Clinical legal education: conflicting aims, political activism and extraordinary times thinking

Wale, J (2021) Clinical legal education: conflicting aims, political activism and extraordinary times thinking. In: Legal Ethics / Ethics in Law Conference, 29 - 30 November 2021, Stellenbosch University Law Clinic, South Africa [online].

Abstract

Clinical legal education (CLE) arguably serves a range of important social functions beyond the offer of valuable student learning and experience. Indeed, contemporary law school arrangements and promotional material often go out of their way to emphasise the benefits for community users of these services. Student activity may help satisfy unmet legal need, often for vulnerable individuals and marginalised communities within the general population. As such, CLE may serve a valuable role in securing access to justice for specific sections of the population, even when these functions are relegated to a bi-product of student learning. This paper pursues two central lines of inquiry. First, it examines whether CLE and associated student activities can ever be politically and ethically neutral; addressing whether partisan activism is necessarily problematic from the perspective of key stakeholders? For example, do student advice clinics, justice initiatives and law reform activities help perpetuate, rather than minimise, broader issues of social injustice and inequality within communities? Are the narrative aims and contemporary justifications for CLE sufficiently coherent, and if not, what are the appropriate normative foundations for this kind of legal learning? Secondly, it addresses the possible impact of extraordinary times thinking, precipitated by the COVID-19 pandemic and the associated shift to online mechanisms of dispute resolution, which suggest that conventional ethical paradigms have been superseded by states of exception or similar acute circumstances that warrant direct action and the prioritisation of collective welfare interests. In particular, do extraordinary circumstances, such as these, warrant a shift in our conventional (ordinary) time thinking about CLE and the role that law students might play as agents of social change?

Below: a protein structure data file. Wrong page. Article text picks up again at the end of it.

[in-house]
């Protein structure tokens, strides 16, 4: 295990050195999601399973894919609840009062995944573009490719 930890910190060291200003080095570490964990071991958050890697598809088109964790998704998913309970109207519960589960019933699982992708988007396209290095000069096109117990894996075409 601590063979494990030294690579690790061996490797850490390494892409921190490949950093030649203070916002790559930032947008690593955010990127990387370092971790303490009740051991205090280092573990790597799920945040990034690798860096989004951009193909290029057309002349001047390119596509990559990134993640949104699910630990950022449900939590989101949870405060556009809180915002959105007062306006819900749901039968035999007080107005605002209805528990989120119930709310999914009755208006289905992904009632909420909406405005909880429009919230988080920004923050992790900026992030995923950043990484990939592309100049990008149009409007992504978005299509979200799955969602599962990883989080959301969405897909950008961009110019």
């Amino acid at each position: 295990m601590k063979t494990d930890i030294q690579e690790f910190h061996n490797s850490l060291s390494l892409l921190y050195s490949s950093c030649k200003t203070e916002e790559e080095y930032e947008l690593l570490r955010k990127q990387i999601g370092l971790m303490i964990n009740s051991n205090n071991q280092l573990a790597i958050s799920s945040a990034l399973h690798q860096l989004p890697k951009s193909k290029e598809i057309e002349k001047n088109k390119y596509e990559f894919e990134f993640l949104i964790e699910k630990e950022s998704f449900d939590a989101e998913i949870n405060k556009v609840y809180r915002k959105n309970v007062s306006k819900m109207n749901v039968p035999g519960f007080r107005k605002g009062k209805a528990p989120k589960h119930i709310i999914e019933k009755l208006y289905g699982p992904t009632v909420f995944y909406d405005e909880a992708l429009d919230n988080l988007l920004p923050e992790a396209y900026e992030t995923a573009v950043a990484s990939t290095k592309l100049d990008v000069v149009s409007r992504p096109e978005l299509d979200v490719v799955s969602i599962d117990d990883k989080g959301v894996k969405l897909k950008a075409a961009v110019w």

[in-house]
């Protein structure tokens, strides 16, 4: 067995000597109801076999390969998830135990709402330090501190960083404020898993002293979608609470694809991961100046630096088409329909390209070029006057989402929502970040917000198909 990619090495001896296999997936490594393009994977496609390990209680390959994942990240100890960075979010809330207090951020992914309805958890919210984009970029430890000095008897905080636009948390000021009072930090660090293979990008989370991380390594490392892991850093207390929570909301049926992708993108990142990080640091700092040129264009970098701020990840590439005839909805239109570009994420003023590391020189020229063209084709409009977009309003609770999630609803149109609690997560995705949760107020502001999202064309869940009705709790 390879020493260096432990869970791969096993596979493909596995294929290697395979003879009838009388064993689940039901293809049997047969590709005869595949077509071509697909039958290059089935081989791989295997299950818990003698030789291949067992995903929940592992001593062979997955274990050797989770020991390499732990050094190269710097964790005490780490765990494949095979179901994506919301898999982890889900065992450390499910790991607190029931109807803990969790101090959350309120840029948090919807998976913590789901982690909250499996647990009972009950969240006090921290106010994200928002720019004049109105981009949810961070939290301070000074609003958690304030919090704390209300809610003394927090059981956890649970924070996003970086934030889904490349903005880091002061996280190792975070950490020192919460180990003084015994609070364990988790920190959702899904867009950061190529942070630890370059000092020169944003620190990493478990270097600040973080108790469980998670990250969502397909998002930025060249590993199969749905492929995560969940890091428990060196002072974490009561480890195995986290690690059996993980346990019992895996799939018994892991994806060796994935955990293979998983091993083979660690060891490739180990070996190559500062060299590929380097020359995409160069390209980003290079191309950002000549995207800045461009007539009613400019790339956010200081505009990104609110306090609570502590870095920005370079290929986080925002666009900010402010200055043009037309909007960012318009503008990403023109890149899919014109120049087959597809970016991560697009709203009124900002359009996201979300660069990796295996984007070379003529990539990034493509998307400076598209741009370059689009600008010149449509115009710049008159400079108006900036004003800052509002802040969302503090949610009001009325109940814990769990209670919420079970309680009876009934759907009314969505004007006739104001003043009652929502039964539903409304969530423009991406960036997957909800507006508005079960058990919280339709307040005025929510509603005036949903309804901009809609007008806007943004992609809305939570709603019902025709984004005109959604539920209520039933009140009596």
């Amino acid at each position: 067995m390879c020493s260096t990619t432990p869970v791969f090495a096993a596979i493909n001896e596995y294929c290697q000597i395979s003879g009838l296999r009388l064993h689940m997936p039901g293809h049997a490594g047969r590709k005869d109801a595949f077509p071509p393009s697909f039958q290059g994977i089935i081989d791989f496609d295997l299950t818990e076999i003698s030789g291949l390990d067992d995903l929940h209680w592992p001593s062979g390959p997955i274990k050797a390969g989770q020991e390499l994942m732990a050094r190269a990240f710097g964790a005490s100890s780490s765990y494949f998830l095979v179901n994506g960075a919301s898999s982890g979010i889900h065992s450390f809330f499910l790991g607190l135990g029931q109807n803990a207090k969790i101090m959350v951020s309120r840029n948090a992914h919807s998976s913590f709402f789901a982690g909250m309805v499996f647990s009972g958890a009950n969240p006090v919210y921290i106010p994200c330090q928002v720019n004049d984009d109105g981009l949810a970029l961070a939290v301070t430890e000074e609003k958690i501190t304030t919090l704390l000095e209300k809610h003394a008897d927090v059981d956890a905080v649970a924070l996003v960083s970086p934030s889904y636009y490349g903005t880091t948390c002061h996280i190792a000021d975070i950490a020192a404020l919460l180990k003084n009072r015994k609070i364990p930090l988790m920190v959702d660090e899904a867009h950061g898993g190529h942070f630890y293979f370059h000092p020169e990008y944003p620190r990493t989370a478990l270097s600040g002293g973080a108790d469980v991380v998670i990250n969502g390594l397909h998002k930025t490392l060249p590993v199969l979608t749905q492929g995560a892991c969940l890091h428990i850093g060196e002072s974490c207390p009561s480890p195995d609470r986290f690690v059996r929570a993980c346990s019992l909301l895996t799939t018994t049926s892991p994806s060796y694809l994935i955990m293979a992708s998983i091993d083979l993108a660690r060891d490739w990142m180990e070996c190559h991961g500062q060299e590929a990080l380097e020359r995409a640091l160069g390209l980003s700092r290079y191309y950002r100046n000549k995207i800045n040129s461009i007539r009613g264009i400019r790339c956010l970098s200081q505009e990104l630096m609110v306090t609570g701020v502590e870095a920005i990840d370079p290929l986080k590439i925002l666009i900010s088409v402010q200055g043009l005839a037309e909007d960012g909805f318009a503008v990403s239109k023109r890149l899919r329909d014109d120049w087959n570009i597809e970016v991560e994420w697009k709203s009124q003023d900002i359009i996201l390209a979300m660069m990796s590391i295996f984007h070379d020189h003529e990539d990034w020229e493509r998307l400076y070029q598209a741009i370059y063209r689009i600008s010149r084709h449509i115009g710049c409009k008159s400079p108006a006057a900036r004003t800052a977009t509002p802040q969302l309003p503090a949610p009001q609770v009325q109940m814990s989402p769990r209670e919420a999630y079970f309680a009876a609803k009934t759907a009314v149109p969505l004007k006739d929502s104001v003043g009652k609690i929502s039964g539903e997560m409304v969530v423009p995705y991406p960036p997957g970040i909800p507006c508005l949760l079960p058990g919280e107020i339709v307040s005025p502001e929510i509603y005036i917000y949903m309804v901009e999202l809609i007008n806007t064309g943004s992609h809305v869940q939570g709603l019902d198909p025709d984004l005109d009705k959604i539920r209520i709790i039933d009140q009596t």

Item Type: Conference or Workshop Item (Paper)
Divisions: Bath Business School
Date Deposited: 10 Nov 2021 18:32
Last Modified: 29 Nov 2021 17:58
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